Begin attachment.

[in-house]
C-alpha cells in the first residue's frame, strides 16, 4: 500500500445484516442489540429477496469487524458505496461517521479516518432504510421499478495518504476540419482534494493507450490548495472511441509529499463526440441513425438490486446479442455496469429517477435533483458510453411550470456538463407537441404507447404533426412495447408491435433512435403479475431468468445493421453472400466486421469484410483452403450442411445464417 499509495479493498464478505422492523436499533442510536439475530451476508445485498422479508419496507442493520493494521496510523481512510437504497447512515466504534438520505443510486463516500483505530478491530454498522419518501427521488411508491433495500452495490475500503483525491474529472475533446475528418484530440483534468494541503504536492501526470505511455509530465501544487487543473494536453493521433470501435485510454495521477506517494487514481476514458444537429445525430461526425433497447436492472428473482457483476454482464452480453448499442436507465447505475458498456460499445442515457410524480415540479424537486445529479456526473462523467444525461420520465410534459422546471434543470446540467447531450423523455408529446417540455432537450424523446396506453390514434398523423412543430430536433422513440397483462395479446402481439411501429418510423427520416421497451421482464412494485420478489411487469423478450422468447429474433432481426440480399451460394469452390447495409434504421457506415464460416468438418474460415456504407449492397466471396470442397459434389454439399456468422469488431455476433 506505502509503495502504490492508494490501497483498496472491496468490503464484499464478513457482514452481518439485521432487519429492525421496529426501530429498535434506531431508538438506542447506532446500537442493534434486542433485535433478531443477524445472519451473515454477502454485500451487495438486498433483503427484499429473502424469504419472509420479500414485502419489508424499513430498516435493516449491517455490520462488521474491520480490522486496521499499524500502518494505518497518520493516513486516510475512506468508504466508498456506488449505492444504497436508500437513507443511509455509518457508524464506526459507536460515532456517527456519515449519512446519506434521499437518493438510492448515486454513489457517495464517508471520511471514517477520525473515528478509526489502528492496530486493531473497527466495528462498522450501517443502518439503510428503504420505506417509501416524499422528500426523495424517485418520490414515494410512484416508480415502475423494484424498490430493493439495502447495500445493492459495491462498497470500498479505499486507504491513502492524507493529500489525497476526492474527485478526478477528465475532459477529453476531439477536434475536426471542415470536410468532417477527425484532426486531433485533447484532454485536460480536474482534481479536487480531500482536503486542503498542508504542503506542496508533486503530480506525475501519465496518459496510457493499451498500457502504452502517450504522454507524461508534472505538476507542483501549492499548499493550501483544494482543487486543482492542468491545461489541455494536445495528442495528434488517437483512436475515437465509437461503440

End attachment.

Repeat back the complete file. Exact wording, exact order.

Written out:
[in-house]
C-alpha cells in the first residue's frame, strides 16, 4: 500500500445484516442489540429477496469487524458505496461517521479516518432504510421499478495518504476540419482534494493507450490548495472511441509529499463526440441513425438490486446479442455496469429517477435533483458510453411550470456538463407537441404507447404533426412495447408491435433512435403479475431468468445493421453472400466486421469484410483452403450442411445464417 499509495479493498464478505422492523436499533442510536439475530451476508445485498422479508419496507442493520493494521496510523481512510437504497447512515466504534438520505443510486463516500483505530478491530454498522419518501427521488411508491433495500452495490475500503483525491474529472475533446475528418484530440483534468494541503504536492501526470505511455509530465501544487487543473494536453493521433470501435485510454495521477506517494487514481476514458444537429445525430461526425433497447436492472428473482457483476454482464452480453448499442436507465447505475458498456460499445442515457410524480415540479424537486445529479456526473462523467444525461420520465410534459422546471434543470446540467447531450423523455408529446417540455432537450424523446396506453390514434398523423412543430430536433422513440397483462395479446402481439411501429418510423427520416421497451421482464412494485420478489411487469423478450422468447429474433432481426440480399451460394469452390447495409434504421457506415464460416468438418474460415456504407449492397466471396470442397459434389454439399456468422469488431455476433 506505502509503495502504490492508494490501497483498496472491496468490503464484499464478513457482514452481518439485521432487519429492525421496529426501530429498535434506531431508538438506542447506532446500537442493534434486542433485535433478531443477524445472519451473515454477502454485500451487495438486498433483503427484499429473502424469504419472509420479500414485502419489508424499513430498516435493516449491517455490520462488521474491520480490522486496521499499524500502518494505518497518520493516513486516510475512506468508504466508498456506488449505492444504497436508500437513507443511509455509518457508524464506526459507536460515532456517527456519515449519512446519506434521499437518493438510492448515486454513489457517495464517508471520511471514517477520525473515528478509526489502528492496530486493531473497527466495528462498522450501517443502518439503510428503504420505506417509501416524499422528500426523495424517485418520490414515494410512484416508480415502475423494484424498490430493493439495502447495500445493492459495491462498497470500498479505499486507504491513502492524507493529500489525497476526492474527485478526478477528465475532459477529453476531439477536434475536426471542415470536410468532417477527425484532426486531433485533447484532454485536460480536474482534481479536487480531500482536503486542503498542508504542503506542496508533486503530480506525475501519465496518459496510457493499451498500457502504452502517450504522454507524461508534472505538476507542483501549492499548499493550501483544494482543487486543482492542468491545461489541455494536445495528442495528434488517437483512436475515437465509437461503440